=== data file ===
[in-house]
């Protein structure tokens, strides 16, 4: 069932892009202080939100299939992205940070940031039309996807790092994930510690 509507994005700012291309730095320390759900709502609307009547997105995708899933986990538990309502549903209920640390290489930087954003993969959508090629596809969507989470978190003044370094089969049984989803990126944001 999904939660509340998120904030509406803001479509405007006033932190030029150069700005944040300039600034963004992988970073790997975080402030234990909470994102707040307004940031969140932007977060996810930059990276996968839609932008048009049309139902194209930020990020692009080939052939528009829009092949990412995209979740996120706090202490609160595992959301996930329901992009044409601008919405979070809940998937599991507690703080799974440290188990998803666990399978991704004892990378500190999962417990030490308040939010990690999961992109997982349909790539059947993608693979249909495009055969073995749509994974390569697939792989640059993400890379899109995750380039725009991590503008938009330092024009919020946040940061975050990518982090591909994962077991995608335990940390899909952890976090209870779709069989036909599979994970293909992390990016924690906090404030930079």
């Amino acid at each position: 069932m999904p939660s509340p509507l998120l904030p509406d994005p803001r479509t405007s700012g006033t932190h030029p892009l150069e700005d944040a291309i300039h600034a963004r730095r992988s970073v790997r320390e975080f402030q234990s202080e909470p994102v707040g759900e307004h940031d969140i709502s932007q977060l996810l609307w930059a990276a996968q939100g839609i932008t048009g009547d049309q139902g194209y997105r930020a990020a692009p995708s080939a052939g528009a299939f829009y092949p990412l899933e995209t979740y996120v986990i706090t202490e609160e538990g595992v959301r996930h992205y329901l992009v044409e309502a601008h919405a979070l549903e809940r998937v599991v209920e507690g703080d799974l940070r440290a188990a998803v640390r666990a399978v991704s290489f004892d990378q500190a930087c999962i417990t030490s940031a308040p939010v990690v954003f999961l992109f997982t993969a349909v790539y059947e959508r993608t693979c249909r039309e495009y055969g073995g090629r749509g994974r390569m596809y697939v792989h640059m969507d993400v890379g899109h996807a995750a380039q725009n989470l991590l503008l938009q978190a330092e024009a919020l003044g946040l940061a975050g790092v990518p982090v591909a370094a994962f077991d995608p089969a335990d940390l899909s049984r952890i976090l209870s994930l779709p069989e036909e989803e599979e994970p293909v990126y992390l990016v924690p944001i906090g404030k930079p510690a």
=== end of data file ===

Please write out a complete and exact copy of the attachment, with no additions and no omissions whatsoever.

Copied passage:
[in-house]
């Protein structure tokens, strides 16, 4: 069932892009202080939100299939992205940070940031039309996807790092994930510690 509507994005700012291309730095320390759900709502609307009547997105995708899933986990538990309502549903209920640390290489930087954003993969959508090629596809969507989470978190003044370094089969049984989803990126944001 999904939660509340998120904030509406803001479509405007006033932190030029150069700005944040300039600034963004992988970073790997975080402030234990909470994102707040307004940031969140932007977060996810930059990276996968839609932008048009049309139902194209930020990020692009080939052939528009829009092949990412995209979740996120706090202490609160595992959301996930329901992009044409601008919405979070809940998937599991507690703080799974440290188990998803666990399978991704004892990378500190999962417990030490308040939010990690999961992109997982349909790539059947993608693979249909495009055969073995749509994974390569697939792989640059993400890379899109995750380039725009991590503008938009330092024009919020946040940061975050990518982090591909994962077991995608335990940390899909952890976090209870779709069989036909599979994970293909992390990016924690906090404030930079």
């Amino acid at each position: 069932m999904p939660s509340p509507l998120l904030p509406d994005p803001r479509t405007s700012g006033t932190h030029p892009l150069e700005d944040a291309i300039h600034a963004r730095r992988s970073v790997r320390e975080f402030q234990s202080e909470p994102v707040g759900e307004h940031d969140i709502s932007q977060l996810l609307w930059a990276a996968q939100g839609i932008t048009g009547d049309q139902g194209y997105r930020a990020a692009p995708s080939a052939g528009a299939f829009y092949p990412l899933e995209t979740y996120v986990i706090t202490e609160e538990g595992v959301r996930h992205y329901l992009v044409e309502a601008h919405a979070l549903e809940r998937v599991v209920e507690g703080d799974l940070r440290a188990a998803v640390r666990a399978v991704s290489f004892d990378q500190a930087c999962i417990t030490s940031a308040p939010v990690v954003f999961l992109f997982t993969a349909v790539y059947e959508r993608t693979c249909r039309e495009y055969g073995g090629r749509g994974r390569m596809y697939v792989h640059m969507d993400v890379g899109h996807a995750a380039q725009n989470l991590l503008l938009q978190a330092e024009a919020l003044g946040l940061a975050g790092v990518p982090v591909a370094a994962f077991d995608p089969a335990d940390l899909s049984r952890i976090l209870s994930l779709p069989e036909e989803e599979e994970p293909v990126y992390l990016v924690p944001i906090g404030k930079p510690a």